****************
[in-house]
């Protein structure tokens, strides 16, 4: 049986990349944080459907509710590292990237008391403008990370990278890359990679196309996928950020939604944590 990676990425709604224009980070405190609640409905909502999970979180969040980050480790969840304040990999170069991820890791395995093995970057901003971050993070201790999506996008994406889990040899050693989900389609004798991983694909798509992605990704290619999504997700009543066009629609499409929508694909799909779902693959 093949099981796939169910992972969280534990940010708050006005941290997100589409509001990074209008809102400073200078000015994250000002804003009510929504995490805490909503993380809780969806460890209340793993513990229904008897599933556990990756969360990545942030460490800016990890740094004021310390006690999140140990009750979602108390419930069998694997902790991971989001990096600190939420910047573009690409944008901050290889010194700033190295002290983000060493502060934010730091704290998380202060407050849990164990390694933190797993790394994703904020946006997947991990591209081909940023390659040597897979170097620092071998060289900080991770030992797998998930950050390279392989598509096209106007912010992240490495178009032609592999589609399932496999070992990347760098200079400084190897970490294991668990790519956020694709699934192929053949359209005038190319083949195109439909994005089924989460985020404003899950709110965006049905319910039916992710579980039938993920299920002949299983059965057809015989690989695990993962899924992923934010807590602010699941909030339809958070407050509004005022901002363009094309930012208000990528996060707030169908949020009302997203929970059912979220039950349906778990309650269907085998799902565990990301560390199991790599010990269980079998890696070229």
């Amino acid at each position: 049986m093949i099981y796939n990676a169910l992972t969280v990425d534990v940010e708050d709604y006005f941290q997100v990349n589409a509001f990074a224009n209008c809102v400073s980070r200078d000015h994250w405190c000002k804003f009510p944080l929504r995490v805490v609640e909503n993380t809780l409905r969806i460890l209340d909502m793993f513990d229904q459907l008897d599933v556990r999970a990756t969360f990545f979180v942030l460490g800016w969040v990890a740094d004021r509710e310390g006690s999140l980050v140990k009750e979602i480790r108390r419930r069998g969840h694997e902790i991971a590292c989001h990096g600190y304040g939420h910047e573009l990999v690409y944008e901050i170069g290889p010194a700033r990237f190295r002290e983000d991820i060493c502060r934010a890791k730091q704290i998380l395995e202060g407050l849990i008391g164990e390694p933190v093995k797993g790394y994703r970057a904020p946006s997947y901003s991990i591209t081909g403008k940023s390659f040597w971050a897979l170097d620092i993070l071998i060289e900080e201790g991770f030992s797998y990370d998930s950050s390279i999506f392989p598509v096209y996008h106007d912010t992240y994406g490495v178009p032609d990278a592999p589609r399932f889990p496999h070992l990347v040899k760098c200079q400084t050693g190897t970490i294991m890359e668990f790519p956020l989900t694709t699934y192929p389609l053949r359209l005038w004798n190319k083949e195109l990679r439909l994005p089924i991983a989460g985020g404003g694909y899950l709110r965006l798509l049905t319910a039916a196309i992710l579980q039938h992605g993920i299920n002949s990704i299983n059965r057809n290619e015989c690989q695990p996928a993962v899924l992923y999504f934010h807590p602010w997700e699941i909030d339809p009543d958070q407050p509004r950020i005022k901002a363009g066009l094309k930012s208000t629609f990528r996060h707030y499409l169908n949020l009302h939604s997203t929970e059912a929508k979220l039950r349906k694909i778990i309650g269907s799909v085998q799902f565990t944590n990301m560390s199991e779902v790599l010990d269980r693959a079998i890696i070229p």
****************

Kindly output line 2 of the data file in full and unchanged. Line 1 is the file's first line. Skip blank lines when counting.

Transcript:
């Protein structure tokens, strides 16, 4: 049986990349944080459907509710590292990237008391403008990370990278890359990679196309996928950020939604944590 990676990425709604224009980070405190609640409905909502999970979180969040980050480790969840304040990999170069991820890791395995093995970057901003971050993070201790999506996008994406889990040899050693989900389609004798991983694909798509992605990704290619999504997700009543066009629609499409929508694909799909779902693959 093949099981796939169910992972969280534990940010708050006005941290997100589409509001990074209008809102400073200078000015994250000002804003009510929504995490805490909503993380809780969806460890209340793993513990229904008897599933556990990756969360990545942030460490800016990890740094004021310390006690999140140990009750979602108390419930069998694997902790991971989001990096600190939420910047573009690409944008901050290889010194700033190295002290983000060493502060934010730091704290998380202060407050849990164990390694933190797993790394994703904020946006997947991990591209081909940023390659040597897979170097620092071998060289900080991770030992797998998930950050390279392989598509096209106007912010992240490495178009032609592999589609399932496999070992990347760098200079400084190897970490294991668990790519956020694709699934192929053949359209005038190319083949195109439909994005089924989460985020404003899950709110965006049905319910039916992710579980039938993920299920002949299983059965057809015989690989695990993962899924992923934010807590602010699941909030339809958070407050509004005022901002363009094309930012208000990528996060707030169908949020009302997203929970059912979220039950349906778990309650269907085998799902565990990301560390199991790599010990269980079998890696070229």